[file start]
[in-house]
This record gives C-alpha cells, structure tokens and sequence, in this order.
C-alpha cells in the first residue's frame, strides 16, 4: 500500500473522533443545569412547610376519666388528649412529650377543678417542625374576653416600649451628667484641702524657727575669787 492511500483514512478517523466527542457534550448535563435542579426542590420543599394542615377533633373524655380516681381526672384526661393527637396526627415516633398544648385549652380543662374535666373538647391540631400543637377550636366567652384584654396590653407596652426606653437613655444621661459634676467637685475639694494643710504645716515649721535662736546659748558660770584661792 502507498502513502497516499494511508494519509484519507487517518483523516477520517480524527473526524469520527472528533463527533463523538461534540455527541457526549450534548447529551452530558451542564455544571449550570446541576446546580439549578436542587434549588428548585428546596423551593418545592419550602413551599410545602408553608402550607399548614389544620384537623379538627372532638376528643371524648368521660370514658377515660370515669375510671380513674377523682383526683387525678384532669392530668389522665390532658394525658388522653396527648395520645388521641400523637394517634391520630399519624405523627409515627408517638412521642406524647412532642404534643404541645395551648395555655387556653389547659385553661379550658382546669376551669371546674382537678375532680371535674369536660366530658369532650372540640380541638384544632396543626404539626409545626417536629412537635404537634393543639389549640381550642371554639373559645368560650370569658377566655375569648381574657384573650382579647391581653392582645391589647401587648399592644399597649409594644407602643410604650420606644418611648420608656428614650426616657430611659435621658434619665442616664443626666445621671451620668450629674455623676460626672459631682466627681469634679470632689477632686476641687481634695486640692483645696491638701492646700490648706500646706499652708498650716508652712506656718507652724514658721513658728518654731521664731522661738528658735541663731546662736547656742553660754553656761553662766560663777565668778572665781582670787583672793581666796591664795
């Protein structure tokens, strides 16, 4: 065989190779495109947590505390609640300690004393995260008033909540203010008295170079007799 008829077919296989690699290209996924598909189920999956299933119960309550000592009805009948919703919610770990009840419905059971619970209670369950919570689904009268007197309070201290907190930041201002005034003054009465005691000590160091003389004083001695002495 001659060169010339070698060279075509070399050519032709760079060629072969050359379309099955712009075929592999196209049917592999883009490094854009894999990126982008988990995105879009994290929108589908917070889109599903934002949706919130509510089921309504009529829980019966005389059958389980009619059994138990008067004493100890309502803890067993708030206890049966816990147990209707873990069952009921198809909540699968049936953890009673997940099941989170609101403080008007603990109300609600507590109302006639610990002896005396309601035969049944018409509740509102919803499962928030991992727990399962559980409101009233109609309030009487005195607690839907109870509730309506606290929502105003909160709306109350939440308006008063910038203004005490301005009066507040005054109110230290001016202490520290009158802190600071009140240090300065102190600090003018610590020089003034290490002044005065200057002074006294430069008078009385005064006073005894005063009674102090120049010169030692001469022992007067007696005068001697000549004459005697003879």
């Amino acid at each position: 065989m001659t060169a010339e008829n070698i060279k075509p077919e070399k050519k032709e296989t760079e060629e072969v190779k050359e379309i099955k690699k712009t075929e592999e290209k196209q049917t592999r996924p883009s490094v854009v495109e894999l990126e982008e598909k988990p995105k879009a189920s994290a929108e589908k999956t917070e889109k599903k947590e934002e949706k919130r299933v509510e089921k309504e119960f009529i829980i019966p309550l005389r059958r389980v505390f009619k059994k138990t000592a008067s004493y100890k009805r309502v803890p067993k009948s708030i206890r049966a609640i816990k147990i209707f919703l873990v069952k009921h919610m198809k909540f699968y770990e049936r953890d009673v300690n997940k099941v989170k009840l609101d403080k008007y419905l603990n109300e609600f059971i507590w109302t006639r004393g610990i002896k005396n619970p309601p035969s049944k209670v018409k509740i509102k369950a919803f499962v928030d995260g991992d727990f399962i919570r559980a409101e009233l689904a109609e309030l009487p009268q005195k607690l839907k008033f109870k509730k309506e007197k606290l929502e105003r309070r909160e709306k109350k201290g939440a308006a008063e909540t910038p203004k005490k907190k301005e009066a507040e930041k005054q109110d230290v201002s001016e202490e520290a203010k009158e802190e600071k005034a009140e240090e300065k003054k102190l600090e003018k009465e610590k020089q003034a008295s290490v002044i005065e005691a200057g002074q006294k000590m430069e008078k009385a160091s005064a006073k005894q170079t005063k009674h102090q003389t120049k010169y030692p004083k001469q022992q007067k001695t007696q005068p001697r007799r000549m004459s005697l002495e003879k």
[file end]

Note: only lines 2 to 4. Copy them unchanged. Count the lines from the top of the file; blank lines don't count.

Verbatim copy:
This record gives C-alpha cells, structure tokens and sequence, in this order.
C-alpha cells in the first residue's frame, strides 16, 4: 500500500473522533443545569412547610376519666388528649412529650377543678417542625374576653416600649451628667484641702524657727575669787 492511500483514512478517523466527542457534550448535563435542579426542590420543599394542615377533633373524655380516681381526672384526661393527637396526627415516633398544648385549652380543662374535666373538647391540631400543637377550636366567652384584654396590653407596652426606653437613655444621661459634676467637685475639694494643710504645716515649721535662736546659748558660770584661792 502507498502513502497516499494511508494519509484519507487517518483523516477520517480524527473526524469520527472528533463527533463523538461534540455527541457526549450534548447529551452530558451542564455544571449550570446541576446546580439549578436542587434549588428548585428546596423551593418545592419550602413551599410545602408553608402550607399548614389544620384537623379538627372532638376528643371524648368521660370514658377515660370515669375510671380513674377523682383526683387525678384532669392530668389522665390532658394525658388522653396527648395520645388521641400523637394517634391520630399519624405523627409515627408517638412521642406524647412532642404534643404541645395551648395555655387556653389547659385553661379550658382546669376551669371546674382537678375532680371535674369536660366530658369532650372540640380541638384544632396543626404539626409545626417536629412537635404537634393543639389549640381550642371554639373559645368560650370569658377566655375569648381574657384573650382579647391581653392582645391589647401587648399592644399597649409594644407602643410604650420606644418611648420608656428614650426616657430611659435621658434619665442616664443626666445621671451620668450629674455623676460626672459631682466627681469634679470632689477632686476641687481634695486640692483645696491638701492646700490648706500646706499652708498650716508652712506656718507652724514658721513658728518654731521664731522661738528658735541663731546662736547656742553660754553656761553662766560663777565668778572665781582670787583672793581666796591664795
């Protein structure tokens, strides 16, 4: 065989190779495109947590505390609640300690004393995260008033909540203010008295170079007799 008829077919296989690699290209996924598909189920999956299933119960309550000592009805009948919703919610770990009840419905059971619970209670369950919570689904009268007197309070201290907190930041201002005034003054009465005691000590160091003389004083001695002495 001659060169010339070698060279075509070399050519032709760079060629072969050359379309099955712009075929592999196209049917592999883009490094854009894999990126982008988990995105879009994290929108589908917070889109599903934002949706919130509510089921309504009529829980019966005389059958389980009619059994138990008067004493100890309502803890067993708030206890049966816990147990209707873990069952009921198809909540699968049936953890009673997940099941989170609101403080008007603990109300609600507590109302006639610990002896005396309601035969049944018409509740509102919803499962928030991992727990399962559980409101009233109609309030009487005195607690839907109870509730309506606290929502105003909160709306109350939440308006008063910038203004005490301005009066507040005054109110230290001016202490520290009158802190600071009140240090300065102190600090003018610590020089003034290490002044005065200057002074006294430069008078009385005064006073005894005063009674102090120049010169030692001469022992007067007696005068001697000549004459005697003879």